In 17th-century France, Father Urbain Grandier seeks to protect the city of Loudun from the corrupt establishment of Cardinal Richelieu. Hysteria occurs within the city when he is accused of witchcraft by a sexually repressed nun.
Composer and pianist Franz Liszt (Roger Daltrey) attempts to overcome his hedonistic life-style while repeatedly being drawn back into it by the many women in his life and fellow composer Richard Wagner (Paul Nicholas).
It's the late 1960's. Just for a lark, graduate student Eddie Jessup, known for being unconventional, brilliant and slightly mad, conducts experiments with an isolation chamber, using himself as the subject. His experiences in the chamber cause him to hallucinate, much of the imagery being religious-based despite he not being a religious man. Seven years later, he is a respected full professor in the Harvard Medical School. Believing he has lost his edge and has fallen into an unwanted state of respectability, Eddie decides to resume his work with sensory deprivation, this time using hallucinogens, specifically untested ones used in mystical Mexican rituals, to enhance the experience of being in the isolation tank. After initial tests, he claims he entered an alternate physical and mental state. Although unbelieving of Eddie's claims, his colleagues Arthur Rosenberg and Mason Parrish, as well as Eddie's wife, Emily, who is in her own right a respected academic, are concerned for ...Written by
The picture was originally in development at the Columbia Pictures studio but when the budget blew-out to US $15 million it went into turnaround, the picture in the end being made at Warner Brothers. See more »
Emily is shown as being very pale in her early scenes. All of her scenes take place in either New York or Boston. However, when she returns to Eddie, her skin tone is exactly the same as it was in the first half of the movie; she is supposed to have been in Africa for several months studying wild primates, but nowhere is she seen to have either a tan or sunburns. See more »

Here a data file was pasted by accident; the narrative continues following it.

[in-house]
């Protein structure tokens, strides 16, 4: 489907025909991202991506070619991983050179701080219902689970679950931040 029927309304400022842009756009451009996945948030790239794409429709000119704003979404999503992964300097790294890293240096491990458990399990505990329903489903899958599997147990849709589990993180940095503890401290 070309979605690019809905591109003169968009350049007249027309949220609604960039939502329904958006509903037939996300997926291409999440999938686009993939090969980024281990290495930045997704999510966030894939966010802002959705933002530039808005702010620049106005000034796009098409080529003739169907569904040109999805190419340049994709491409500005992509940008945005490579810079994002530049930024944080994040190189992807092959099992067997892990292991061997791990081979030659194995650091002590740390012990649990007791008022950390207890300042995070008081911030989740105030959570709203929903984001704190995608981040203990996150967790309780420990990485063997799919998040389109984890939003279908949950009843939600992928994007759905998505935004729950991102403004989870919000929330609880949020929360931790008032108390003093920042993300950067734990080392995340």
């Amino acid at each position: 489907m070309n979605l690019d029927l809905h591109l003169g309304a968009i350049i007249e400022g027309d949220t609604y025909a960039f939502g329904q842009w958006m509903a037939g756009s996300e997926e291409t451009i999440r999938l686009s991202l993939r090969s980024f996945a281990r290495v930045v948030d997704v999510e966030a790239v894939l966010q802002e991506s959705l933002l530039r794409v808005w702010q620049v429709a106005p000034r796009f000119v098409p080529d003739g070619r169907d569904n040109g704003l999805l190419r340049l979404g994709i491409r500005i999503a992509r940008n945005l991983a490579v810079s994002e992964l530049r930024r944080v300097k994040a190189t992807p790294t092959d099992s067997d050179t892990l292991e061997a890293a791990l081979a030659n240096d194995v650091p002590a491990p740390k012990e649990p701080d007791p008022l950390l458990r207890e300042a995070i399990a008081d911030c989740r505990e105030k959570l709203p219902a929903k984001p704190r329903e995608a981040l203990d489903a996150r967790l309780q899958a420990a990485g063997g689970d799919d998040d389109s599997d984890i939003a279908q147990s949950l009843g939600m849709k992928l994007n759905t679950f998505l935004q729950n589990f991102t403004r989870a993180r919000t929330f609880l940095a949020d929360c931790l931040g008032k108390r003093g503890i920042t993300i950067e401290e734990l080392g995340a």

Fight it, Eddie! You made it real. You can make it unreal. If you love me... If you love me, Eddie, FIGHT IT!
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ABC edited 7 minutes from this film for its 1983 network television premiere. See more »
Bizarre cinematic head-trip that is far better and more entertaining than anyone could guess from a description. I put it on my Netflix queue without realizing it was directed by Ken Russell. If I had seen that earlier, I would have avoided it. Thankfully I didn't. It contains everything that is good about Russell, that is, his crazy imagery, and none of the bad stuff. That is, it's not an enormous bore. The script was written by Paddy Chayefsky, based on his own novel. Not the writer you would associate with horror or sci-fi, which is the proper genres to which Altered States belongs. He disowned the film before he even saw a cut of it, despite the fact that Russell was contractually obligated not to change a word of the script. The greatest asset of the film is the fantastic acting. William Hurt makes his screen debut as a mad scientist, a Harvard professor, actually, who is experimenting with sensory deprivation, mixed with some choice hallucinogens. He hopes to lose his modern mind in the sensory deprivation tank and regress to a primitive state. Unfortunately, some mushrooms that he finds in Mexico help him regress not only mentally, but physiologically. Blair Brown plays his estranged and worried wife, and Charles Haid and Bob Balaban (love the Balaban!) play colleagues who help Hurt do his experiments. The plot is silly, but it's legitimately eerie and frightening, thanks to Russell's surprisingly excellent direction. The film ends up in territory very reminiscent of 2001: A Space Odyssey, but I thought it all worked pretty well. Drew Barrymore makes her film debut at age 5, and also keep an eye out for John Larroquette.
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